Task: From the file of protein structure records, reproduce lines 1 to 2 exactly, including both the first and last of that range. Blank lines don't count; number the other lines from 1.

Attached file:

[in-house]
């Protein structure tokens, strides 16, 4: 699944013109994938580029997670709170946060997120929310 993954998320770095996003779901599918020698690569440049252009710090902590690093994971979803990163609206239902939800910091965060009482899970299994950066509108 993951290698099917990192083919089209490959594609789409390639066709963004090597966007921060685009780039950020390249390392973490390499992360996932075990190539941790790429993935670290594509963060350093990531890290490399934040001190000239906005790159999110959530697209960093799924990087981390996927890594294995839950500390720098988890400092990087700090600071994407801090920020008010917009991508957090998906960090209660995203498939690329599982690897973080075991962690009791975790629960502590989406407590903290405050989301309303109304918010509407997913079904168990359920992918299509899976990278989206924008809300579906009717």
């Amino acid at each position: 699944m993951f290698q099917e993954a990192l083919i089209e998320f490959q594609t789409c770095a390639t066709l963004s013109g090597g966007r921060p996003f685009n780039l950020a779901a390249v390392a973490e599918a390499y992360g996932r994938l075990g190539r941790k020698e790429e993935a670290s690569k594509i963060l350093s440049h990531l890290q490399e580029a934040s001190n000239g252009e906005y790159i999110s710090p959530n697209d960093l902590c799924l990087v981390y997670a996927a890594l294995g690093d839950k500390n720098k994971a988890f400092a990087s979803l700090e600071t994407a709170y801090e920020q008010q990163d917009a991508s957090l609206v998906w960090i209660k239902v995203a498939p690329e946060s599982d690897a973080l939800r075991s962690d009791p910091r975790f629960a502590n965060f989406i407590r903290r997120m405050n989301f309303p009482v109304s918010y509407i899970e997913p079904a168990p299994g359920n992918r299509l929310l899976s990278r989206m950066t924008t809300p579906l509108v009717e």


[in-house]
């Protein structure tokens, strides 16, 4: 699944013109994938580029997670709170946060997120929310 993954998320770095996003779901599918020698690569440049252009710090902590690093994971979803990163609206239902939800910091965060009482899970299994950066509108 993951290698099917990192083919089209490959594609789409390639066709963004090597966007921060685009780039950020390249390392973490390499992360996932075990190539941790790429993935670290594509963060350093990531890290490399934040001190000239906005790159999110959530697209960093799924990087981390996927890594294995839950500390720098988890400092990087700090600071994407801090920020008010917009991508957090998906960090209660995203498939690329599982690897973080075991962690009791975790629960502590989406407590903290405050989301309303109304918010509407997913079904168990359920992918299509899976990278989206924008809300579906009717």